4. I’m mildly curious about this unimportant question – you reference this flight as being transatlantic. But Both Keflavik and Reykjavik are on the North American plate, geologically speaking. So can a flight be transoceanic if it arrives on the same continent it just departed from?

  5. American should just cancel their remaining MAX orders now and return all delivered planes back to Boeing!! One more MAX goes down and the company flying it, no matter who it is will be out of business!

  6. HappyPrime23 beat me to it. They can argue this is a North American route because of the continental lines.

    Same way flying to Mexico in business doesn’t include lounge access even though it’s international

  7. HappyPrime

    As a practical matter nobody considers Iceland to be in North America. It is in Europe culturally and politically. Ditto Greenland which is much closer to North America but is technically part of Denmark.

  8. This isn’t really a novel concept. Delta operated domestic configured 757s to KEF from JFK alternating between the 757-300 and -200 in the past. AA I think also flew BOS-DUB a few years back on a domestic 757. The use of a domestic aircraft for a short TATL flight is not something revolutionary. The question in 2021 will be if there is demand for Iceland flights.

  9. Lucky – The 321 NEOs actually have 196 seats with 20J not 16. They currently only sell 16 in case of equipment swaps

  10. This is not particularly noteworthy.

    DFW-ANC: Currently operated with a A321, longer flight in both time and distance (3,043 mi) than PHL-KEF.
    ORD-ANC: Operated by domestic F-configured narrowbodies on several airlines, longer flight than PHL-KEF.
    MIA-SEA: Operated by domestic F-configured narrowbodies, longer flight than PHL-KEF.

    etc…

    And then there’s all the US-Hawaii routes than have been operating with domestic F-configured narrowbodies on several airlines, many of these routes the same distance or longer than PHL-KEF.

    It’s a mid-length route dominated by leisure travel. Not having lie-flat seats is not remarkable. At all.

  11. I do think AA should at least consider redoing a handful of the A321neos with a lie-flat business class concept. I think they could do well on LAX-BOS and LAX-MIA as well as some of these smaller market international routes.

  12. Isn’t the AA 321neo configured with 20 front cabin seats not 16? Is there plan to have 4 saved for crew rest?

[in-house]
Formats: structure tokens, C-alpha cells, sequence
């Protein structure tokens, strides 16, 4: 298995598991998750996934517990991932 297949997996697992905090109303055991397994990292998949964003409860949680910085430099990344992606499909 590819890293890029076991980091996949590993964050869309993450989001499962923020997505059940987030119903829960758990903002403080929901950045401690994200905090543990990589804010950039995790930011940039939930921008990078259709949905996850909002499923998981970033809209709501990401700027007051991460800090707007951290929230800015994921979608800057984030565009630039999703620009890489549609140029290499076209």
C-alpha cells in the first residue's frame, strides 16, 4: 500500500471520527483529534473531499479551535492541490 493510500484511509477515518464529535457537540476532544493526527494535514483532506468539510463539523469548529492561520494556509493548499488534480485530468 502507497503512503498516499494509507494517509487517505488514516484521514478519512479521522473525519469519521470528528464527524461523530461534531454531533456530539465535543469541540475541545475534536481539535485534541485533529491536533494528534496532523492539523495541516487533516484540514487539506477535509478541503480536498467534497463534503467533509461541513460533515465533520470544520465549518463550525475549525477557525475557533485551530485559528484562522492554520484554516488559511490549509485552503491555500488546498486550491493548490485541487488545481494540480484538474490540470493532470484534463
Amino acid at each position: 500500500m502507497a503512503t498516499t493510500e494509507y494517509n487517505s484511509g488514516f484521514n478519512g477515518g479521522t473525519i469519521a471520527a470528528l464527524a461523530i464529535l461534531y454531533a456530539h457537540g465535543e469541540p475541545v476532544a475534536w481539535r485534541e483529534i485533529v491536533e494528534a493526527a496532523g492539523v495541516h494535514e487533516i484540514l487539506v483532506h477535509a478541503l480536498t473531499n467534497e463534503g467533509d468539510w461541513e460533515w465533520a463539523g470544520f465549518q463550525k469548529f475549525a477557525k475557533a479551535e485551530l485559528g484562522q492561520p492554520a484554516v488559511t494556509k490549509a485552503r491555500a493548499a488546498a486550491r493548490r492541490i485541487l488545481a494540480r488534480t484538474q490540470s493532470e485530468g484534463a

13. Tom, true. No argument from me about Iceland being much more European centric than North American. But the transatlantic label just made me wonder if there is any flight one could take that crosses an ocean and still lands on the same continent (geologically) it departed from. I can’t really think where this would happen.

  14. Flew this plane earlier this year. The seats are terrible uncomfortable. Really wish AA would reevaluate the slimline seats. Oasis is a garbage product.

  15. “The launch of our Premium Basic Business Economy product is transformational – offering customers comfortable and reliable travel experience across our unmatched network of destinations.”

  16. Why doesn’t American target a US city that Icelandair does not service. Maybe Phoenix or Las Vegas would be an option.

  17. @AdamH -I agree that a reconfigured 321neo with lie-flat biz seats would be an ideal solution to help fill part of this gap, albeit the range/weight limitation. I’m curious if they could use this on the PHL-EDI route they flew previously using the 752 (looking at the schedule I see a 788 on this route starting next spring). Another option for them to consider is seeing if they could swap out some of their upcoming neo deliveries with the LR model…

  18. This is ridiculous. Imagine 7+ hours on other routes (miami- bsb or mia-lim) on an OASIS A321 overnight flight. Wont work sorry, I will fly the competition LATAM or DELTA, United.

  19. Not surprising. I had a flight on AA this August to Iceland thru Philly up front. Lie flat on an overnight flight. I’ll be looking for another carrier, most likely for next summer.

  20. Those Oasis j seats look awful. I can’t imagine sitting on that for 5+ hours to iceland. No thanks. I rather fly BA F to heathrow and then backtrack to Iceland.

  21. Life-long AA supporter. Rethinking loyalty and if we get these small, long-haul flights I don’t want to fly them and will stay home or pick another carrier or destination. I’m willing to pay business class fares but not for an inferior premium economy type service.

  22. At this point I’ll just fly Iceland air as it’s cheaper for the same shitty Business product. We routinely flew through London to KEF just for the nights rest, if the was a day time flight I’d be fine with it, but obviously it can’t come back the next morning and sit there, so I’ll fly someone else

  23. Article correction: This is not “the first domestically configured aircraft that American will use for transatlantic flights.” That happened in the 2000s with domestically-configured 757s to the UK. It was not a particularly comfortable overnight in the domestic F recliners.